What Do You Believe About the Bible?
- Sunday, April 01, 2007
In 2 Timothy 3:16 we are told that all Scripture is inspired, and also that scripture serves an important purpose in our lives. The Bible can be used to teach sound doctrine about God. The Bible can be used to rebuke people whose lives are out of line with God's divine plan. The Bible can be used to correct people who are saying things about the faith that are untrue or ungodly; like Professor Bloom. Finally, the Bible can be used to train a person so that they can live a righteous and godly life. I read The Canterbury Tales in 1967 in a class at
I want you to envision with me a relay race at a track meet where several teams are competing against one another. This is not one of those races where one person runs against another person to see which one is the fastest. A relay race is much more complicated, because the speed of each runner is not the only factor to be considered. In a relay race there are four runners on each team who run a certain distance (usually 110 or 220 meters) while carrying a baton. Once each runner has run that distance he or she must pass the baton on to the next runner who will cover the same distance in a second lap. Each of the four runners covers the same distance, but three times during that race the baton is exchanged from one runner to the next. This is a difficult process, because the runner who is coming to the end of one lap must slap the baton into the hand of the person who is beginning the second lap after that second person has already begun to run.
I have seen these kinds of races many times in my life, and I have noticed that one team can easily have the fastest runners on the field but still lose the race, because at one point or another in that crowded field one of the runners fails to successfully pass the baton on to the next person. It does not matter how fast the next runner is -- by the time you stop and pick up that baton in a competitive field of runners you are too far behind to ever catch up to the field, much less to win the race. The critical component of a relay race is not only how fast each runner can cover their distance, but also how successful each runner is passing on the baton.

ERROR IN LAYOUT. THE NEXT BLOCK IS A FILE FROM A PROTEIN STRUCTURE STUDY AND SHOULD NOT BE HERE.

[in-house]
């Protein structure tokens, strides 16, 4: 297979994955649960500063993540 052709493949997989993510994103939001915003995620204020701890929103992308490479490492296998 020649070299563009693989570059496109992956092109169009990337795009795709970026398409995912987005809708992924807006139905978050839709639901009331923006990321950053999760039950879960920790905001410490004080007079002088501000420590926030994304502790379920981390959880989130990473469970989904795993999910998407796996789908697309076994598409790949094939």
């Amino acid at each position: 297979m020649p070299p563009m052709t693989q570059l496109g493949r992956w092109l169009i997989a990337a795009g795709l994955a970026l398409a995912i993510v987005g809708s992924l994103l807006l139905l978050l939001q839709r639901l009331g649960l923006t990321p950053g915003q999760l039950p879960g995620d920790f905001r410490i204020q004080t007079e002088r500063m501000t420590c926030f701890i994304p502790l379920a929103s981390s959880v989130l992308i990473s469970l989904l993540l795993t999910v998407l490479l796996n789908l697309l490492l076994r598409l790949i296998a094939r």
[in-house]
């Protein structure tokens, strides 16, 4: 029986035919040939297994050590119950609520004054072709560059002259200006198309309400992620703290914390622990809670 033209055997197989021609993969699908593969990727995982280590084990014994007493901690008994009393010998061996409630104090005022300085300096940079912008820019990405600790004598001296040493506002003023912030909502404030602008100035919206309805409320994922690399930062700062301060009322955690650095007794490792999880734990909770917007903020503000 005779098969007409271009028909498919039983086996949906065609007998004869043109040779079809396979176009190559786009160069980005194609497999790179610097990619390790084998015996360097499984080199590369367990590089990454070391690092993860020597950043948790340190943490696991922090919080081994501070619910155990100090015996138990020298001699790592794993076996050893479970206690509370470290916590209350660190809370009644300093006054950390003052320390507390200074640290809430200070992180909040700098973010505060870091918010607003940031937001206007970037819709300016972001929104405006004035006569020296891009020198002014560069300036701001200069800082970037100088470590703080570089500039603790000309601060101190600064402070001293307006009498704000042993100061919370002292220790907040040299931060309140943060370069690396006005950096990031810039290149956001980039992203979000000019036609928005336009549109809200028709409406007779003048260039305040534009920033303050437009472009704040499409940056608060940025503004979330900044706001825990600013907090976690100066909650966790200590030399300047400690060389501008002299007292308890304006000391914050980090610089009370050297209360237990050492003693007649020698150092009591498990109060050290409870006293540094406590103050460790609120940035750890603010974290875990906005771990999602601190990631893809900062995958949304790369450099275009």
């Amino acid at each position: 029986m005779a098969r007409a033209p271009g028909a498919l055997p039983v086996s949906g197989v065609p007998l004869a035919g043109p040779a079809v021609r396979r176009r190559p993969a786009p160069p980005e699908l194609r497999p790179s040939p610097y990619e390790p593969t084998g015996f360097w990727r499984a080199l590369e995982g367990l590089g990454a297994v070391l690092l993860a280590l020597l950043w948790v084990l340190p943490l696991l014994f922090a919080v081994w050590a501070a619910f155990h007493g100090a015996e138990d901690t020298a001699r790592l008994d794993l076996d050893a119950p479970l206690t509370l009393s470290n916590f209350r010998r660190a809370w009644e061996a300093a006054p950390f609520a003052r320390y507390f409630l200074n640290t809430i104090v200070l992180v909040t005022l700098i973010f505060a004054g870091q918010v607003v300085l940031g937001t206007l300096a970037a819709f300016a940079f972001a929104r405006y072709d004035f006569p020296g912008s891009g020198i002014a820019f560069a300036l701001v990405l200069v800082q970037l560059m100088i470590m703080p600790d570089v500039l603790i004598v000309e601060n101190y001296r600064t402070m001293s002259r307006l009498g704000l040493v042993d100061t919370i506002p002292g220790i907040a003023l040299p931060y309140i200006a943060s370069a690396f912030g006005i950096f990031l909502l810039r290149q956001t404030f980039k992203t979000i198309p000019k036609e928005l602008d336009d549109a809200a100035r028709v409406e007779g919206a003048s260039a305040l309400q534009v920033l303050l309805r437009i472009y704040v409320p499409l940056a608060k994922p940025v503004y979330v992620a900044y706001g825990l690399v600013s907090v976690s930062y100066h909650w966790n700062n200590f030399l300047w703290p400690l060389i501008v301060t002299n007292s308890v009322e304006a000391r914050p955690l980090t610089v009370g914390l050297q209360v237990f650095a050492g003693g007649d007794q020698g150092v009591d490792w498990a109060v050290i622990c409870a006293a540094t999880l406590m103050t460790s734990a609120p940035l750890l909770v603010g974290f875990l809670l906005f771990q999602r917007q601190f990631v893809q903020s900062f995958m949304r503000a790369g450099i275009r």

I begin with this image of a relay race and the passing of the baton; because that is the best way that I can think of to illustrate what each generation of Christians has done with the Bible. You and I have two sacred duties, two spiritual obligations so far as the Bible is concerned. The first obligation is to be certain that we live our own lives and govern our own conduct according to the teachings and values found in that holy book. Each one of us must make the words of Psalms 119:11 true in our own lives: Thy word have I hid in my heart that I might not sin against thee. Each one of us must also make sure that we appropriate for our own daily conduct the words of Psalms 119:105 that says, Thy word is a lamp unto my feet and a light unto my path. The first challenge that we have, so far as the Bible is concerned, is to be sure that we are living by its lessons ourselves.
However, as in a relay race, there is something else that we must be mindful of beyond how well we run our own portion of the race. We also have the obligation to be sure that we are passing the Bible on to the generation that comes after us so that its wisdom can be of the same benefit to them that it was to us during our lifetime. I want to remind you that those generations that ran the race ahead of us preserved this book first by living by its truths themselves, and then by passing it on to us. I also need to urge each one of you to recognize that one of the most urgent tasks confronting the adult members of
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